You may have already received word from your council, but in case you haven’t heard – be prepared to shell out a few more dollars soon.
The National Council has announced that effective December 1, 2017, the registration fee for all members of the Boy Scouts of America, from Cub Scout to adult, will increase to $33 annually from the current $24.
While this won’t impact those who join this fall, pretty much everyone will be affected at recharter time. And since many units, particularly Cub Scout packs, collect registration fees for next year in the fall, the nine dollar increase may throw off pack budgets that have already been established, along with fees that packs are charging.
The usual reasons – higher costs – are given for the increase, Continue reading “Fees going up soon, and other changes”
A reader wrote to me a few weeks back asking for advice on how to select adults to go along on troop campouts, particularly those featuring above-the-norm, interesting activities. This reader felt that certain adults were given first crack repeatedly, that most of the adults were being bypassed when it came to offering the chance to participate, and he asked if some sort of a lottery or rotation system should be put in place.
I responded by saying that first and foremost, Scouting is for the Scouts. It’s not something that the adults plan and do because they like it or find it interesting, and include the youth in the process. Adults are there to make it possible for the Scouts to do Scout stuff. Continue reading “Adults on troop outings”
From the very beginning, Scouting has been a volunteer-driven organization. The paid professionals are but a tiny number of people who make our program go. The heavy lifting is done by the parents and friends who step forward in every unit, district and council.
April is Scouter appreciation month. It’s a great time to recognize the work and dedication that your unit’s volunteers put forth so your Scouts can have a fun and enriching program. We can’t give them a pay raise but we can do many things to show them that their efforts are noticed and worthwhile. Continue reading “Who do we appreciate?”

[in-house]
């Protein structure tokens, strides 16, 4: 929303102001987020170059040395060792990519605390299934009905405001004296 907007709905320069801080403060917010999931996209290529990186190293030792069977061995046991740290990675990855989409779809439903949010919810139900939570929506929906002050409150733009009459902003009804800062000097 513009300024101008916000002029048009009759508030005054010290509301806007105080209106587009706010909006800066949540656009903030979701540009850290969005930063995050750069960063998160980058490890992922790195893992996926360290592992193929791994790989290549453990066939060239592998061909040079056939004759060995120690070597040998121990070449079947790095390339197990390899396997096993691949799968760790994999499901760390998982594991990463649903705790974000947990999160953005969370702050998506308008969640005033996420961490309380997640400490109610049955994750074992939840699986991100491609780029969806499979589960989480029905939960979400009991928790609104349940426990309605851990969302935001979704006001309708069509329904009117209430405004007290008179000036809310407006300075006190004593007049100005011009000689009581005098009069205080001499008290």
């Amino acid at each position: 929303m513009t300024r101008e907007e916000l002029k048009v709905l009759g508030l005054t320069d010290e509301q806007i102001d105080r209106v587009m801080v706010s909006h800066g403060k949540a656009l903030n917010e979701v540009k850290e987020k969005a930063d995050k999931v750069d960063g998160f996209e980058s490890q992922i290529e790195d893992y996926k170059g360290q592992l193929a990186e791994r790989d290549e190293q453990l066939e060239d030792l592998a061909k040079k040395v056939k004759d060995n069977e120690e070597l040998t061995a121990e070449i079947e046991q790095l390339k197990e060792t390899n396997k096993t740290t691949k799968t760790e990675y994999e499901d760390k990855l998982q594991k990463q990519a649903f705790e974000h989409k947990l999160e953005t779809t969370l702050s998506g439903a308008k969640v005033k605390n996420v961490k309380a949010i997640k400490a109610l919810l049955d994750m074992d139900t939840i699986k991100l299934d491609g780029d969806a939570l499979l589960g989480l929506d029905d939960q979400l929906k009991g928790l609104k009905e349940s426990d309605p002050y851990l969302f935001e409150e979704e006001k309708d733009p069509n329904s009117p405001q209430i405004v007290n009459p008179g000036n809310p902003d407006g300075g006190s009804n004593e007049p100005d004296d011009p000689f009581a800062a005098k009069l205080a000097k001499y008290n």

Leadership development is one of Scouting’s most important effects on its members. Ask anyone who was a Scout as a youth and they’ll probably tell you that in addition to learning how to camp, hike and respect the outdoors, one of the most important takeaways is that it helped them become a better leader.
What defines a leader? Reams have been written on the subject, but one of the best definitions comes from an item that surfaced in the early 1930s comparing a boss to a leader. The one we probably hear most often is A boss says “go” – a leader says “let’s go”.
Among the list of comparisons are two that help to define the relationship between the leader and the led: Continue reading “For best results, ask better questions”
It’s that time of year again – popcorn season! And soon, our Scouts will be knocking on doors, standing on street corners and in front of grocery stores offering the tasty treats of popcorn and other goodies as a thank-you gift to our friends and neighbors for their financial support of Scouting in our communities, making it possible for our young people to enjoy fun and adventure while the values of Scouting are instilled.. (And you thought they were just selling popcorn!)
And just as much as our Scouts struggle to make the sale, we struggle with the finances. We guesstimate how much of each product to order, find some place to store it when it arrives, allocate it by den or patrol, and take back the unsold inventory. We also have to deal with the money, which could be the most daunting aspect of all.
In the past, most people paid cash or wrote a check, but it has become more of a cashless world, and Scouting needs to keep up with the times. Continue reading “Protect your popcorn sales – and your customers”